Tully actively markets Africa to its own database of affluent travelers as well as through personal referrals from clients. The majority of its travelers visit South Africa, Botswana, Tanazania and Kenya, though there is also demand for gorilla trekking in Rwanda; safaris in Zimbabwe, Zambia and Namibia; adventures in Madagascar; and beach vacations in Zanzibar, Seychelles and Mozambique.
 
The company’s strategic change has also shifted its talent focus over time. “Well-travelled travel counselors are an asset, but they also need a mind-set to be a part of the overall inner culture at Tully, and appreciate what travel brings to each individual client. That’s not something you can teach. We look for those qualities in the agents we hire. Then we show them the world through the eyes of a customer.”
 
Luxury Travel Trends will be a focus at this year’s Travel MarketPlace, in Toronto, June 13-14. You can review the program and register here.
  1
  0
Daily Top List

Travel Tends for 2019

1. Getting off the Instagram trail

2. Solo travel is an undeniable force.

3. “Wokeness” and travel collide.

4. The continued return of destinations hit hard by political and natural disasters.

5. The mode of travel helps define your trip.

Source: UpRoxx

TMR THIS WEEK
http://services.travelsavers.com/AMGService.svc/REST/GetImage?ImageID=54ea58dc-0718-e911-800f-782bcb667b27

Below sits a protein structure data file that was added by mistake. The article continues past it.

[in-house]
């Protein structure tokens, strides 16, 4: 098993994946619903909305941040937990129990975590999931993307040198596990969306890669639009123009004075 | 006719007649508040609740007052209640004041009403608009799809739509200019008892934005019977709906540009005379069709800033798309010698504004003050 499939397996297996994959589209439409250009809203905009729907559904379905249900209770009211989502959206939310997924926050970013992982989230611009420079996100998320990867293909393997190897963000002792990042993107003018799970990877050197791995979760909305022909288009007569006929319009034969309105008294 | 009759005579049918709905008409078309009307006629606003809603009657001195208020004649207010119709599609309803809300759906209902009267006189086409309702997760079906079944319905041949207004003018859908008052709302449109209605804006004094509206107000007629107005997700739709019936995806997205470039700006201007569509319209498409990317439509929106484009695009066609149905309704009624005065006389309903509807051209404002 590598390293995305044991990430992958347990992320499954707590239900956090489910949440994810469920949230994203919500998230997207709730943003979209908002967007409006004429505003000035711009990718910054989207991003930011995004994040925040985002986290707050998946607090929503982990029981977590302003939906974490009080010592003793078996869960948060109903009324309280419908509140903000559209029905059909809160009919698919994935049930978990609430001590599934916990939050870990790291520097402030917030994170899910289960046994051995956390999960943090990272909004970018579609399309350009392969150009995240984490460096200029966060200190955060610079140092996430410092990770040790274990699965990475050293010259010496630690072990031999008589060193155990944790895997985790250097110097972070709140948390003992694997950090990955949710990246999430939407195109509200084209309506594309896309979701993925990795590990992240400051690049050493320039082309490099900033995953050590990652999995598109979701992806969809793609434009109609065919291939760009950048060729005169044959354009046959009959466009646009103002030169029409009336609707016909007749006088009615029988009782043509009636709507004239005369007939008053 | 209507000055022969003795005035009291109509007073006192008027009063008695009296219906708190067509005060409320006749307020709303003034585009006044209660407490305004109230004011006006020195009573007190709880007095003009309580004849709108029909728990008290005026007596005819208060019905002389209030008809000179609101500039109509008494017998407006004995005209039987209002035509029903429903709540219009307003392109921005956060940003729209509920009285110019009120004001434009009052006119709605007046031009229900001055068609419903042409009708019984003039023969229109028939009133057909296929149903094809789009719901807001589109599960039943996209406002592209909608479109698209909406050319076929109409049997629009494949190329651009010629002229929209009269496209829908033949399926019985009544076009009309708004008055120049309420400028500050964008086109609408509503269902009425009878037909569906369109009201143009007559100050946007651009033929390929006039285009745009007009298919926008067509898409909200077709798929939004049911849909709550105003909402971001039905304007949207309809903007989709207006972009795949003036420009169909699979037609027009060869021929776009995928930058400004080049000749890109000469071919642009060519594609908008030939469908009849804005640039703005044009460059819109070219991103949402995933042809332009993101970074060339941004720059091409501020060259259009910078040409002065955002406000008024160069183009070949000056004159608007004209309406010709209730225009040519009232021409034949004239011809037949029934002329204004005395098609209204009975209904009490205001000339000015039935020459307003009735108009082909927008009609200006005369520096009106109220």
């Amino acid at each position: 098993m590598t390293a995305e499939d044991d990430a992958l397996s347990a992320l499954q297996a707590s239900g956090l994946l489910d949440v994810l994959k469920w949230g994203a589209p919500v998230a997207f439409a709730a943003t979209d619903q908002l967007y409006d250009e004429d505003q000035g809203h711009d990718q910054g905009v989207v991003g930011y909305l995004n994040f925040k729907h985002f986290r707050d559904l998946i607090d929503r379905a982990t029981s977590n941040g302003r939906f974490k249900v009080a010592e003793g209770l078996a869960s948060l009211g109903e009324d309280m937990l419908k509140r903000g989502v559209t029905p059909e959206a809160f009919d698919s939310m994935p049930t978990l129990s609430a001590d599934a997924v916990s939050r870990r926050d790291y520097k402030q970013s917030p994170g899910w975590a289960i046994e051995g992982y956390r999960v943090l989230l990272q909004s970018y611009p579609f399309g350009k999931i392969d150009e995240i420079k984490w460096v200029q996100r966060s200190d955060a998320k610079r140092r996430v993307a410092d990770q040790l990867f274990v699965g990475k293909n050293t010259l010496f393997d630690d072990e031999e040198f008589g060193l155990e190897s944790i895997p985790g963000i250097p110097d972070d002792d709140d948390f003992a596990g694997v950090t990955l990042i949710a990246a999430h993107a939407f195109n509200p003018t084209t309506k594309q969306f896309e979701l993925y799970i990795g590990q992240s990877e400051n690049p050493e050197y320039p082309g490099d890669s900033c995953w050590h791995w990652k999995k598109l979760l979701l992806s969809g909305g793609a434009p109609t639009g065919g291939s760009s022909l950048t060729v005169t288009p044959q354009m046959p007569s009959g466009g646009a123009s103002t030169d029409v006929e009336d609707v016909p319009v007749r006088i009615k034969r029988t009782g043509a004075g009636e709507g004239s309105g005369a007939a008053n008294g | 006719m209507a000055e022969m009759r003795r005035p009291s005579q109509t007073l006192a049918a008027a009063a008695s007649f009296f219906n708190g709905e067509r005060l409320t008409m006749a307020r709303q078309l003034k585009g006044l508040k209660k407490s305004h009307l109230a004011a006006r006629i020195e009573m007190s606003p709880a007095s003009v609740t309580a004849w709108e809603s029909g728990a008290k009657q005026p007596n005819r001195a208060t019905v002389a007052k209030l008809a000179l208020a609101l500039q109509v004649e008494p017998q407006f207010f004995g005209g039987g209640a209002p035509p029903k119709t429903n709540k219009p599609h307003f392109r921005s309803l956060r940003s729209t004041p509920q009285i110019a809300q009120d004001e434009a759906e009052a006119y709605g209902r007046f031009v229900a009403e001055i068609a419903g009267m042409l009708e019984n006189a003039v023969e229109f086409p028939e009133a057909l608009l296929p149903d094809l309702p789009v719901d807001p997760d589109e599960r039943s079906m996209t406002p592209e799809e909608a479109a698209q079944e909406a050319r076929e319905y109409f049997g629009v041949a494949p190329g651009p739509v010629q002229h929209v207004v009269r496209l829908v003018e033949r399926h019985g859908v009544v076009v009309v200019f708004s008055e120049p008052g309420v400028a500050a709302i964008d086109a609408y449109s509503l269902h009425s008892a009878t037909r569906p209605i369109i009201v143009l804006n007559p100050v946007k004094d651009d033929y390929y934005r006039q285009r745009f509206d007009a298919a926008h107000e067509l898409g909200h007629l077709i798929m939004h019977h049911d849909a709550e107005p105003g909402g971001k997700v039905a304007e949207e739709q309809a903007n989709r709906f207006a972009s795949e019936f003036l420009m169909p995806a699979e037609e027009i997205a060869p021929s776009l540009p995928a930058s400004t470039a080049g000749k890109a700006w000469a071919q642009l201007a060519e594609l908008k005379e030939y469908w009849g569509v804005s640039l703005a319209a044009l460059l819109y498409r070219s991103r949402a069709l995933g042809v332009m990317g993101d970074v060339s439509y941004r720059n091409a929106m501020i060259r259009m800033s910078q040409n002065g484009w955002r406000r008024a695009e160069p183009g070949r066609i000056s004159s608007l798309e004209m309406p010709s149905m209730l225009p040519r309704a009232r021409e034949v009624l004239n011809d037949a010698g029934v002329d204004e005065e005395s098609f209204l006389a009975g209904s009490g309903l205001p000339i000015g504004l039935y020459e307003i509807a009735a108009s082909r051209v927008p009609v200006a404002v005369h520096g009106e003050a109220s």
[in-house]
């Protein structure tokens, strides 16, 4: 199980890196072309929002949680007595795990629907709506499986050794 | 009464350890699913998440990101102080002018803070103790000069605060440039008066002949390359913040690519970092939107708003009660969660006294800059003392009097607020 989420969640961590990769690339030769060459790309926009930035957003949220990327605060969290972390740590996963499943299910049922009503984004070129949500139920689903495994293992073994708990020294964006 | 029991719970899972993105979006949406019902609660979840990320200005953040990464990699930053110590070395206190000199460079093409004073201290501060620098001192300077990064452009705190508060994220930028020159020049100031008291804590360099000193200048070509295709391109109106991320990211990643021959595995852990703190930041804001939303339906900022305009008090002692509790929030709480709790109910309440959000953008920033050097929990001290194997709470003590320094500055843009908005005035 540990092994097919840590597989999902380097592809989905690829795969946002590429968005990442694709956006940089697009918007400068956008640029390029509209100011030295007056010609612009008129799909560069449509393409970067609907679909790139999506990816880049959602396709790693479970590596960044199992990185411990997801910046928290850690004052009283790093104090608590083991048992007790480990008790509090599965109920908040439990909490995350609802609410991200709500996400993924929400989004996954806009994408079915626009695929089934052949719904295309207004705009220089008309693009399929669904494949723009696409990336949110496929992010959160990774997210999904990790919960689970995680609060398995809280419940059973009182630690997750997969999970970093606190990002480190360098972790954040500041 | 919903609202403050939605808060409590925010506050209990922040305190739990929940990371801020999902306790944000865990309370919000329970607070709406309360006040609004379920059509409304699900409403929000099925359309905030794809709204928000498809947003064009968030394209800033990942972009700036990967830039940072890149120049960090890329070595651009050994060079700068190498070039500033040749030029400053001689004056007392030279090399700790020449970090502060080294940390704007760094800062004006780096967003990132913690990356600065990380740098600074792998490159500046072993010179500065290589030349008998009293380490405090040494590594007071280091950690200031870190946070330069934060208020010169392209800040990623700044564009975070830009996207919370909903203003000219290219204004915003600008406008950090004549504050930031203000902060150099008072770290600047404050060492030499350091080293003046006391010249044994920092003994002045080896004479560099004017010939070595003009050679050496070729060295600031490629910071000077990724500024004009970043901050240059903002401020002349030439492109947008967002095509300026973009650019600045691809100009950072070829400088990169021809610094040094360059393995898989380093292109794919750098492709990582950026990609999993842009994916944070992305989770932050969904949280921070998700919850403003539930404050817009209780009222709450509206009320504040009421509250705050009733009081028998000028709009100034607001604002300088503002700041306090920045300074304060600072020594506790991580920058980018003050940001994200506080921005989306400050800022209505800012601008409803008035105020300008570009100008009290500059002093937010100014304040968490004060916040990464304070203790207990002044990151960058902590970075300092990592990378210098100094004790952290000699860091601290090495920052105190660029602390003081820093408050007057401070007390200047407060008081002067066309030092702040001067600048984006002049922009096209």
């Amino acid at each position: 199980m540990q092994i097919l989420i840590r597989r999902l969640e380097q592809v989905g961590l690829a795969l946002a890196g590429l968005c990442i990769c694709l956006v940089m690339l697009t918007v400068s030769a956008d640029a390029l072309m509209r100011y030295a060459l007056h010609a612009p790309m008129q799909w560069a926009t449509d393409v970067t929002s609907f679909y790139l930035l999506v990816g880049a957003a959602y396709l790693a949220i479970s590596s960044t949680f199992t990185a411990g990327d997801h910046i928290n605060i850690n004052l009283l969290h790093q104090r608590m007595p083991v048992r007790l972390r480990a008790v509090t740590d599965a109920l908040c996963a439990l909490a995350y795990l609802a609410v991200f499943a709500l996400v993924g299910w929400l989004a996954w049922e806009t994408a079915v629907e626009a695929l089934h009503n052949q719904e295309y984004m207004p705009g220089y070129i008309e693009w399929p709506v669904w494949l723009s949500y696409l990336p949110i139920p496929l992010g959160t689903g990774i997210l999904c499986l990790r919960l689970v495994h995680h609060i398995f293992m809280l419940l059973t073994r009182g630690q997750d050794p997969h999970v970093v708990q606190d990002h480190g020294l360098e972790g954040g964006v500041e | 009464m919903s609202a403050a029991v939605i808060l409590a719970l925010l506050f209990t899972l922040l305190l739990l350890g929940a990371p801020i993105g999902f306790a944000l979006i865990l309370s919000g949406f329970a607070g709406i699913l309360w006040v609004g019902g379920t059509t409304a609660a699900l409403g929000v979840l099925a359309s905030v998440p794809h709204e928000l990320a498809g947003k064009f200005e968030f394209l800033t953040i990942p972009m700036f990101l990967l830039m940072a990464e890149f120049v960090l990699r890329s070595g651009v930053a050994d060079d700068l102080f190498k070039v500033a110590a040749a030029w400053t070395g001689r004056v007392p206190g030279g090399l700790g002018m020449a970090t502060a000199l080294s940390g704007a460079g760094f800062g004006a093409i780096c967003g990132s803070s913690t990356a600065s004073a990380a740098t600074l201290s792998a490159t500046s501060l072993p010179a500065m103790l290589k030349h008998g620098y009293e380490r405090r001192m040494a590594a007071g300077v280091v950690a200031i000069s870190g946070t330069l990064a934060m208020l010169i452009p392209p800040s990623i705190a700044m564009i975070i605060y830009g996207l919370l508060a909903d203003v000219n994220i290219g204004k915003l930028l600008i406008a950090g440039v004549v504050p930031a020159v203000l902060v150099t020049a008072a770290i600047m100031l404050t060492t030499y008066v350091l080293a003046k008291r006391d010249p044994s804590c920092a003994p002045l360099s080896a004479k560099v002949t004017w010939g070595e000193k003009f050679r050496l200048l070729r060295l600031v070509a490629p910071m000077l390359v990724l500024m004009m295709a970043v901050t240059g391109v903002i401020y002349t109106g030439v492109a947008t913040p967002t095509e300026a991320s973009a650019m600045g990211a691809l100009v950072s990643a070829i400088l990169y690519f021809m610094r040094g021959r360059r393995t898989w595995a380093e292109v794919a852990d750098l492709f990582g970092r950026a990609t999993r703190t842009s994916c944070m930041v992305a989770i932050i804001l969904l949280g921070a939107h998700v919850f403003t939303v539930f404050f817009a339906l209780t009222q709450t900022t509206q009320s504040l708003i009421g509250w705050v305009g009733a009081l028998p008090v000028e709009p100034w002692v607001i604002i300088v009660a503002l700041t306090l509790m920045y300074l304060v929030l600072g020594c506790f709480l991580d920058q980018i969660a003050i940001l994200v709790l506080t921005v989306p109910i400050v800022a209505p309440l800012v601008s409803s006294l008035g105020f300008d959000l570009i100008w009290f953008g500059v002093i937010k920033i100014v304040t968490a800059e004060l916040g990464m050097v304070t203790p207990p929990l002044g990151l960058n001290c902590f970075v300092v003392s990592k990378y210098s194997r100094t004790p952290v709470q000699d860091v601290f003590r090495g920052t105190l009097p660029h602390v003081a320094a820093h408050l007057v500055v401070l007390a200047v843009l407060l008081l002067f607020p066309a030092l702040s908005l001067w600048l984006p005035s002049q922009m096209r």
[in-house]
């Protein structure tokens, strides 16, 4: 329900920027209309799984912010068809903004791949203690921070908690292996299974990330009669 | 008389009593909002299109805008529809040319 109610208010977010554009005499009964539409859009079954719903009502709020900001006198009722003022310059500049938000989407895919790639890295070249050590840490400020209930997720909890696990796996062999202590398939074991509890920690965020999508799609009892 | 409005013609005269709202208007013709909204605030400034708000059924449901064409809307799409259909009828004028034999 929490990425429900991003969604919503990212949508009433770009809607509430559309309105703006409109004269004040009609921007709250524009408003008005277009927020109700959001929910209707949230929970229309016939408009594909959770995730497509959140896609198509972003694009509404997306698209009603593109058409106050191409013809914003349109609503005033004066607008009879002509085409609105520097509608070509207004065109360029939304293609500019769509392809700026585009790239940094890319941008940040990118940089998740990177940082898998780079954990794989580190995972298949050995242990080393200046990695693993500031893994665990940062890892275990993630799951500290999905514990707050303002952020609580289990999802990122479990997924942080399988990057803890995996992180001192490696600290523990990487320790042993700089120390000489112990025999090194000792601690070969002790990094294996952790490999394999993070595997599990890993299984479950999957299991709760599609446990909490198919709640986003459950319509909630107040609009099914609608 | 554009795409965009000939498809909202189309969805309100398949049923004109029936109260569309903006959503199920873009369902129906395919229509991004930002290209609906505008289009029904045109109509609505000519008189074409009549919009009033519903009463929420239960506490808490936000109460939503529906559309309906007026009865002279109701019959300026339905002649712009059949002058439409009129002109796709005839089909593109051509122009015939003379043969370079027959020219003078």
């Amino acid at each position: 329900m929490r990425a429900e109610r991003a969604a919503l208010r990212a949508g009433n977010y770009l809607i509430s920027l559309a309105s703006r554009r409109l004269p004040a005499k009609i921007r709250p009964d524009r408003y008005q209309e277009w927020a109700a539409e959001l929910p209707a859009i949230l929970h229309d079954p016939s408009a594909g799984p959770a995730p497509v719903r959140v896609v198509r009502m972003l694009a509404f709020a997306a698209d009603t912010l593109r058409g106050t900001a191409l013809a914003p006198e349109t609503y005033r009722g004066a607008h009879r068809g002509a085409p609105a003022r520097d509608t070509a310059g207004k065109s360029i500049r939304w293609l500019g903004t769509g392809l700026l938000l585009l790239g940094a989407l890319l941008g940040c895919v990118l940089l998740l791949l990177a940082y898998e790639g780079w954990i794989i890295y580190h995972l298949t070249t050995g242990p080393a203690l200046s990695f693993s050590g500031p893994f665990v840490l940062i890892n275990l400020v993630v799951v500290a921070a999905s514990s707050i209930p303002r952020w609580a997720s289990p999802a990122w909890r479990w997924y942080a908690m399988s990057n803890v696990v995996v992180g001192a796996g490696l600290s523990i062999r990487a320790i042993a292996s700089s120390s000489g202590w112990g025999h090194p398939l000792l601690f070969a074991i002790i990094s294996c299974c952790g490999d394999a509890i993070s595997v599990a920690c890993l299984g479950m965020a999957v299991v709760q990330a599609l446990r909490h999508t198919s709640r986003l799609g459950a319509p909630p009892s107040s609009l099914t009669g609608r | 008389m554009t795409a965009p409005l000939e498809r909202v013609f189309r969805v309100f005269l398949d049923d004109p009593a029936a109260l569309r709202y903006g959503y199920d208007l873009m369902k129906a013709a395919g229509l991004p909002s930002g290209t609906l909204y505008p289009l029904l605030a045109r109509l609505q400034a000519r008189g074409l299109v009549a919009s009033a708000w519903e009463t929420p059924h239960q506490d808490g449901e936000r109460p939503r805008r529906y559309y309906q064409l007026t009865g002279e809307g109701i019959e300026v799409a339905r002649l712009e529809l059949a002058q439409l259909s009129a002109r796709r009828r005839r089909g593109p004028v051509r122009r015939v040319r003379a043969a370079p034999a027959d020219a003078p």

National Parks Make Headlines, Serve as Reminder to Travel Advisors to Ready Clients for Peak Season

Despite the current shutdown disruptions, the time for travel to these natural wonders will soon be upon us once more. Tour operators are at the ready, which means now is the time for travel advisors to think ahead.

TMR Recommendations
Top Stories
Hilton’s New Luxury Brand Adds First European Hotel
Hilton’s New Luxury Brand Adds First European Hotel

The Biltmore, Mayfair - LXR Hotels & Resorts will be situated in the heart of London’s Mayfair district with views over Grosvenor Square.

25 New Hotels for 2019
25 New Hotels for 2019

Here is a roundup of the more than two dozen new properties that will open around the world in 2019 — and why you should consider sending your customers to them.

Marriott Says Data Breach Estimate Lower Than First Reported
Marriott Says Data Breach Estimate Lower Than First Reported

The company has completed the phase out of the Starwood reservations database and all reservations are now running through the Marriott system.

Air Canada Launches Montreal to Bordeaux Service
Air Canada Launches Montreal to Bordeaux Service

The service will run four days a week starting next summer. 

Air Canada and WestJet Raise Bag Fees
Air Canada and WestJet Raise Bag Fees

A day after JetBlue announced it will hike the price of checked bags, the two largest carriers in Canada revealed similar plans.

WestJet Adds Service to Maui, Las Vegas and More for Winter 2018-2019
WestJet Adds Service to Maui, Las Vegas and More for Winter 2018-2019

Canadian travelers will have additional flight options to warm-weather destinations, as well as schedule improvements.

News Briefs
TMR Report Cards & Outlooks
Advertiser's Voice
Advertiser's Voice: Tauck